WClinically undetermined - unable to clinically determine whether the condition was present at the time of inpatient admission.YES
1Unreported/Not used - Exempt from POA reporting. NO

Convert T15.00XD to ICD-9 Code

The General Equivalency Mapping (GEM) crosswalk indicates an approximate mapping between the ICD-10 code T15.00XD its ICD-9 equivalent. The approximate mapping means there is not an exact match between the ICD-10 code and the ICD-9 code and the mapped code is not a precise representation of the original code.

Information for Patients


Corneal Disorders

Your cornea is the outermost layer of your eye. It is clear and shaped like a dome. The cornea helps to shield the rest of the eye from germs, dust, and other harmful matter. It also helps your eye to focus. If you wear contact lenses, they float on top of your corneas.

Problems with the cornea include

Treatments of corneal disorders include medicines, corneal transplantation, and corneal laser surgery.

NIH: National Eye Institute


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Eye Injuries

The structure of your face helps protect your eyes from injury. Still, injuries can damage your eye, sometimes severely enough that you could lose your vision. Most eye injuries are preventable. If you play sports or work in certain jobs, you may need protection.

The most common type of injury happens when something irritates the outer surface of your eye. Certain jobs such as industrial jobs or hobbies such as carpentry make this type of injury more likely. It's also more likely if you wear contact lenses.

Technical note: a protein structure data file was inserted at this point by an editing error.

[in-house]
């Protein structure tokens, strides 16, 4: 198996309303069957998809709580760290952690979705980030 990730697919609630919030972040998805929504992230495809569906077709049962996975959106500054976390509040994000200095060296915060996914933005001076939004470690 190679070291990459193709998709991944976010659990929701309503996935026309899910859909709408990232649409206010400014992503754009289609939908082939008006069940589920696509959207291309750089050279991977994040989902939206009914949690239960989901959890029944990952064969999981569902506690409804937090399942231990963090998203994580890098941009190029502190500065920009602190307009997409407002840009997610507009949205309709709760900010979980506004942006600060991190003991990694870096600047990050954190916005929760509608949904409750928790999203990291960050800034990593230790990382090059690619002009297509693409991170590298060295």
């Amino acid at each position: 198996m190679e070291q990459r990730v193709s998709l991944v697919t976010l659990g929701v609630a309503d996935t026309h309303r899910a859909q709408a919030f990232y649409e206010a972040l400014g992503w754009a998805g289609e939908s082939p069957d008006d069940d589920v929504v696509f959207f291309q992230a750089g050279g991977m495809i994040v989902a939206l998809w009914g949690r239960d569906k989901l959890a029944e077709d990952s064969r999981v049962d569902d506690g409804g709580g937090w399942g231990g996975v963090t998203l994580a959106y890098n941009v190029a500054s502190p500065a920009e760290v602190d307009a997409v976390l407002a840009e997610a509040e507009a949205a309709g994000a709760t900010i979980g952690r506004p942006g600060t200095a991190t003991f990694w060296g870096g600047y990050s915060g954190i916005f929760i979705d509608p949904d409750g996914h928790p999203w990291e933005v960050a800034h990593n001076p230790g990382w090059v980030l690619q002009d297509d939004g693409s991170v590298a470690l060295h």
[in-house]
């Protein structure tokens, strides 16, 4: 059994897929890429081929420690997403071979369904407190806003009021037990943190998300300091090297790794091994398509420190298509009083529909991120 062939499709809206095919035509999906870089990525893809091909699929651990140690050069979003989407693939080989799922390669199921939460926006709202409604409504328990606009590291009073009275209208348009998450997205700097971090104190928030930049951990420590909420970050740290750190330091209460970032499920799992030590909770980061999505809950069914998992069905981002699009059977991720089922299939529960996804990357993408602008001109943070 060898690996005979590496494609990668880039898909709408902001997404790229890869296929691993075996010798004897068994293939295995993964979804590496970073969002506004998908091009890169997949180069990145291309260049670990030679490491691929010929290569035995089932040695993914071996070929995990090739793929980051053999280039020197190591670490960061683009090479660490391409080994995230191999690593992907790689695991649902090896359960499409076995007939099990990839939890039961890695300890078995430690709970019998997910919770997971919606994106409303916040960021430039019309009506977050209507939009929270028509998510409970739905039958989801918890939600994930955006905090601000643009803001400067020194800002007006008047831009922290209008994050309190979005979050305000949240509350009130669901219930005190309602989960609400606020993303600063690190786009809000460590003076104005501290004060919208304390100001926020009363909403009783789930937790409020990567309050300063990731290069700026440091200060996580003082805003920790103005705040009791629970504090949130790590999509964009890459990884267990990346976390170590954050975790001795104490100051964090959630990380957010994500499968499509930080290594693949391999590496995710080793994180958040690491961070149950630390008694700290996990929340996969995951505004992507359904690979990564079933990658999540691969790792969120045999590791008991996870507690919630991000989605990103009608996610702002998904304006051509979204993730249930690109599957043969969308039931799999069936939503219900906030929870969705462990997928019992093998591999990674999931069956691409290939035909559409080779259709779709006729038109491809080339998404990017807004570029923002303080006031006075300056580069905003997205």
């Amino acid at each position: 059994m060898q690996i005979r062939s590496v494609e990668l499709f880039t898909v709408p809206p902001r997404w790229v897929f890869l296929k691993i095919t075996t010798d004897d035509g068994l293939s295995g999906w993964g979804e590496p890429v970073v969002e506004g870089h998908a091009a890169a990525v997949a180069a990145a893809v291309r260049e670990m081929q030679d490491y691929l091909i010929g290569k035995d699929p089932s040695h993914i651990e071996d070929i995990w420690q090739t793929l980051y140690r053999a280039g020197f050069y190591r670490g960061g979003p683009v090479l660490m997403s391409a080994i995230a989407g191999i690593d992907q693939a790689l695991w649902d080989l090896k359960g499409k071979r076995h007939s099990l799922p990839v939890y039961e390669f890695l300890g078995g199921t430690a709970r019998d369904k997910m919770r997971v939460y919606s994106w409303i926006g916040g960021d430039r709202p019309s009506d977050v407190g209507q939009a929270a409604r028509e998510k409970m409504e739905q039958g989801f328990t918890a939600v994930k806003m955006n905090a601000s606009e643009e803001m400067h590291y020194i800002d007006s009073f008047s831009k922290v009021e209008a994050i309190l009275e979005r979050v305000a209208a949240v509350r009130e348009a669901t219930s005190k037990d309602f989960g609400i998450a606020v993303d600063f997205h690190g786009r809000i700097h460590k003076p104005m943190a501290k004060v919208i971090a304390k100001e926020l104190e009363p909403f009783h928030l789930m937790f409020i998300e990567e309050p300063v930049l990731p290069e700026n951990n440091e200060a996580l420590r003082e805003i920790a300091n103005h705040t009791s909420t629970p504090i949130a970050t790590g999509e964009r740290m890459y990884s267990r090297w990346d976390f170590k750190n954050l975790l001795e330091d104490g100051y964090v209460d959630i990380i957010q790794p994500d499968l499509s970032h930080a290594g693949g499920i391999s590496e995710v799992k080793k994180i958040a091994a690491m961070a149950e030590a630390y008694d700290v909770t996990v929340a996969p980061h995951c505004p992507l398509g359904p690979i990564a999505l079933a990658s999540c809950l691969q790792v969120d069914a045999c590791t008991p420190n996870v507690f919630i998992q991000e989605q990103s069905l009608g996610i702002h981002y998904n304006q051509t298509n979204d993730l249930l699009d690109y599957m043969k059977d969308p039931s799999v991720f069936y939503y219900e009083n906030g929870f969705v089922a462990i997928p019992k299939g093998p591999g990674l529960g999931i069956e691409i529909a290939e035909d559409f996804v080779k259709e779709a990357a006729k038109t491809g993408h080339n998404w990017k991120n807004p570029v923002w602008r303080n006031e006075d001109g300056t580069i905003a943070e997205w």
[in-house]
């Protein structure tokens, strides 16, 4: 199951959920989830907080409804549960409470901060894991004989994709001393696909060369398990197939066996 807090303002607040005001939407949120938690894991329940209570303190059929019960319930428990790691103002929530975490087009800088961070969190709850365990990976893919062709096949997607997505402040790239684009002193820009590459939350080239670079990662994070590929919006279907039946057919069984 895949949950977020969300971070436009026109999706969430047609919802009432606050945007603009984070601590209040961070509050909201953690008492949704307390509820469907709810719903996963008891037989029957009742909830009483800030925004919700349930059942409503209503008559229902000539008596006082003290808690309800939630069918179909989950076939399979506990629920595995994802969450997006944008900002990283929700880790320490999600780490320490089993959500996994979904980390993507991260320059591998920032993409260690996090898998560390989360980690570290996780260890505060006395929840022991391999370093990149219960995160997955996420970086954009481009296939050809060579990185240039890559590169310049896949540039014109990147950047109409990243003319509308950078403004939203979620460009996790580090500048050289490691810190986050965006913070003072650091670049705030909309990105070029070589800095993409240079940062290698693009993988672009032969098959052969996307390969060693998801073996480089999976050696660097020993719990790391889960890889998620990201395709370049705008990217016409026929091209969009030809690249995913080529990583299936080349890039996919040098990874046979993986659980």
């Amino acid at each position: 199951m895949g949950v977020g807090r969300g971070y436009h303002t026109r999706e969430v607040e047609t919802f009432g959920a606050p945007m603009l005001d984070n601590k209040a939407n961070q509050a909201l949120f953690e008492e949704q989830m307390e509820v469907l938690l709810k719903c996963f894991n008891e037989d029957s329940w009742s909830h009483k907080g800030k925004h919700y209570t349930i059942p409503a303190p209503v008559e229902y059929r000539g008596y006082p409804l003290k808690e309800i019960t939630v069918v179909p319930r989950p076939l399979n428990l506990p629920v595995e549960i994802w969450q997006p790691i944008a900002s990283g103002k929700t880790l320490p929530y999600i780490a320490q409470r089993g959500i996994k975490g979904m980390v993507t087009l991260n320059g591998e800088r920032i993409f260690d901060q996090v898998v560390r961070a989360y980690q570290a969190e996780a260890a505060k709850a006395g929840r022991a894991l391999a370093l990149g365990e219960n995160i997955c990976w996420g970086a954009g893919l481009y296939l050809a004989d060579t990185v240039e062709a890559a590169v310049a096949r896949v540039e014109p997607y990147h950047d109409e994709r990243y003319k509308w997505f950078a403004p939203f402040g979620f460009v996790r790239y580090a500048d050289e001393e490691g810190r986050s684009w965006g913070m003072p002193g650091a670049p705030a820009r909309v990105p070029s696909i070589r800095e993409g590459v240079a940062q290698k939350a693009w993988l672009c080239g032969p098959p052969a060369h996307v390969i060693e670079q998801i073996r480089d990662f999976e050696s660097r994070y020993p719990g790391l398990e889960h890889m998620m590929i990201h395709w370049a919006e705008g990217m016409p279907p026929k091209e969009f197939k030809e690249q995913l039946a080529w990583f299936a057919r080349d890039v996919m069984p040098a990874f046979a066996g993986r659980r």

Chemicals or heat can burn your eyes. With chemicals, the pain may cause you to close your eyes. This traps the irritant next to the eye and may cause more damage. You should wash out your eye right away while you wait for medical help.


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Foreign Bodies

If you've ever gotten a splinter or had sand in your eye, you've had experience with a foreign body. A foreign body is something that is stuck inside you but isn't supposed to be there. You may inhale or swallow a foreign body, or you may get one from an injury to almost any part of your body. Foreign bodies are more common in small children, who sometimes stick things in their mouths, ears, and noses.

Some foreign bodies, like a small splinter, do not cause serious harm. Inhaled or swallowed foreign bodies may cause choking or bowel obstruction and may require medical care.


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Code History

  • FY 2021 - No Change, effective from 10/1/2020 through 9/30/2021
  • FY 2020 - No Change, effective from 10/1/2019 through 9/30/2020
  • FY 2019 - No Change, effective from 10/1/2018 through 9/30/2019
  • FY 2018 - No Change, effective from 10/1/2017 through 9/30/2018
  • FY 2017 - No Change, effective from 10/1/2016 through 9/30/2017
  • FY 2016 - New Code, effective from 10/1/2015 through 9/30/2016 (First year ICD-10-CM implemented into the HIPAA code set)